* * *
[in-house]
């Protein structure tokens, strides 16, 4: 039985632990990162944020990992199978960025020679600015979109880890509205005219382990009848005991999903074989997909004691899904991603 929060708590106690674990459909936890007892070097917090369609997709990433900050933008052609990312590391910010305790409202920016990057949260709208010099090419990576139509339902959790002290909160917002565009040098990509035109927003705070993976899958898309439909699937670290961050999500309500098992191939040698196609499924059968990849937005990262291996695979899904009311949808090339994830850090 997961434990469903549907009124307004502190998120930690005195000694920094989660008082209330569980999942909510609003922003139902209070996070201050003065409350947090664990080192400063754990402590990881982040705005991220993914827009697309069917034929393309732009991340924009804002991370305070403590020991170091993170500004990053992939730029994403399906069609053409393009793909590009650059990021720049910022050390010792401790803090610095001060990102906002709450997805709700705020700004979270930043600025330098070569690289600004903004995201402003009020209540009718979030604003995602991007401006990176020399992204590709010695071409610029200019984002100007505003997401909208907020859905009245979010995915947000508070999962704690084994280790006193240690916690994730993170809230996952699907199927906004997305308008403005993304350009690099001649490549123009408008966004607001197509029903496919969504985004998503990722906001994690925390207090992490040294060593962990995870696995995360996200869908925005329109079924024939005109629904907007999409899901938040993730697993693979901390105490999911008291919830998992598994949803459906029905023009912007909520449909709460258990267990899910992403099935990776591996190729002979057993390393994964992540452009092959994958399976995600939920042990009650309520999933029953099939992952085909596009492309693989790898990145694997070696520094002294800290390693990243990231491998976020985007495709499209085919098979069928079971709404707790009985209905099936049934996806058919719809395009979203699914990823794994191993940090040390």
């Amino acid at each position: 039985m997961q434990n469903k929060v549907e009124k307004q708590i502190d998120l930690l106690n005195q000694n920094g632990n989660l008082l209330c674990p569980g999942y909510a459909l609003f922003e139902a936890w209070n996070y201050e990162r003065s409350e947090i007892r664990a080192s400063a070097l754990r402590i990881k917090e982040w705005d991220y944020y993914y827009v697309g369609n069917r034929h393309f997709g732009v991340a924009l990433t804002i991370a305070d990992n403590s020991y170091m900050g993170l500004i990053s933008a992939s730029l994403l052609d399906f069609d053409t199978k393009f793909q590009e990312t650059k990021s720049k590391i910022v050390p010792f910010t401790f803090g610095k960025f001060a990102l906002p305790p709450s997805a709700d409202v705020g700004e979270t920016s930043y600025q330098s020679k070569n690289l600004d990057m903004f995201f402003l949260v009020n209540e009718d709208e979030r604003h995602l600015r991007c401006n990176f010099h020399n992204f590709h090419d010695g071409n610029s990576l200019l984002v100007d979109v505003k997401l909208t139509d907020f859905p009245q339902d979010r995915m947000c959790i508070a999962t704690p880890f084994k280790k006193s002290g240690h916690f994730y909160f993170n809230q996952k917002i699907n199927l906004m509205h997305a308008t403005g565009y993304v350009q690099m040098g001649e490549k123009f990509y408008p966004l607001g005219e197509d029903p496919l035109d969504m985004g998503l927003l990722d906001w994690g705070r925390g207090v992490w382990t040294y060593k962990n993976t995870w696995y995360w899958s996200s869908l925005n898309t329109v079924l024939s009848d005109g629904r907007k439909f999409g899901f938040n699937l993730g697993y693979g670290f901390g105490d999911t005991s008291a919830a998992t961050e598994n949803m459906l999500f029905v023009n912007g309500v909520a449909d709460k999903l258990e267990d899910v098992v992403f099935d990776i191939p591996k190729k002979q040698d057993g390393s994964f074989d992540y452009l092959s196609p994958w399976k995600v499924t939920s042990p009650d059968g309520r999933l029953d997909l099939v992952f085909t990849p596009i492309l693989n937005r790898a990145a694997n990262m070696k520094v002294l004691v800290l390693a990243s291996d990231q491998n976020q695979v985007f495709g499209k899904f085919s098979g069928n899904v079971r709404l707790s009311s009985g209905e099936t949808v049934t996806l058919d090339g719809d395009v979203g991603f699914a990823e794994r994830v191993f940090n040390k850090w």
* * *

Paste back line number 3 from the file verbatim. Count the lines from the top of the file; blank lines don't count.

């Amino acid at each position: 039985m997961q434990n469903k929060v549907e009124k307004q708590i502190d998120l930690l106690n005195q000694n920094g632990n989660l008082l209330c674990p569980g999942y909510a459909l609003f922003e139902a936890w209070n996070y201050e990162r003065s409350e947090i007892r664990a080192s400063a070097l754990r402590i990881k917090e982040w705005d991220y944020y993914y827009v697309g369609n069917r034929h393309f997709g732009v991340a924009l990433t804002i991370a305070d990992n403590s020991y170091m900050g993170l500004i990053s933008a992939s730029l994403l052609d399906f069609d053409t199978k393009f793909q590009e990312t650059k990021s720049k590391i910022v050390p010792f910010t401790f803090g610095k960025f001060a990102l906002p305790p709450s997805a709700d409202v705020g700004e979270t920016s930043y600025q330098s020679k070569n690289l600004d990057m903004f995201f402003l949260v009020n209540e009718d709208e979030r604003h995602l600015r991007c401006n990176f010099h020399n992204f590709h090419d010695g071409n610029s990576l200019l984002v100007d979109v505003k997401l909208t139509d907020f859905p009245q339902d979010r995915m947000c959790i508070a999962t704690p880890f084994k280790k006193s002290g240690h916690f994730y909160f993170n809230q996952k917002i699907n199927l906004m509205h997305a308008t403005g565009y993304v350009q690099m040098g001649e490549k123009f990509y408008p966004l607001g005219e197509d029903p496919l035109d969504m985004g998503l927003l990722d906001w994690g705070r925390g207090v992490w382990t040294y060593k962990n993976t995870w696995y995360w899958s996200s869908l925005n898309t329109v079924l024939s009848d005109g629904r907007k439909f999409g899901f938040n699937l993730g697993y693979g670290f901390g105490d999911t005991s008291a919830a998992t961050e598994n949803m459906l999500f029905v023009n912007g309500v909520a449909d709460k999903l258990e267990d899910v098992v992403f099935d990776i191939p591996k190729k002979q040698d057993g390393s994964f074989d992540y452009l092959s196609p994958w399976k995600v499924t939920s042990p009650d059968g309520r999933l029953d997909l099939v992952f085909t990849p596009i492309l693989n937005r790898a990145a694997n990262m070696k520094v002294l004691v800290l390693a990243s291996d990231q491998n976020q695979v985007f495709g499209k899904f085919s098979g069928n899904v079971r709404l707790s009311s009985g209905e099936t949808v049934t996806l058919d090339g719809d395009v979203g991603f699914a990823e794994r994830v191993f940090n040390k850090w």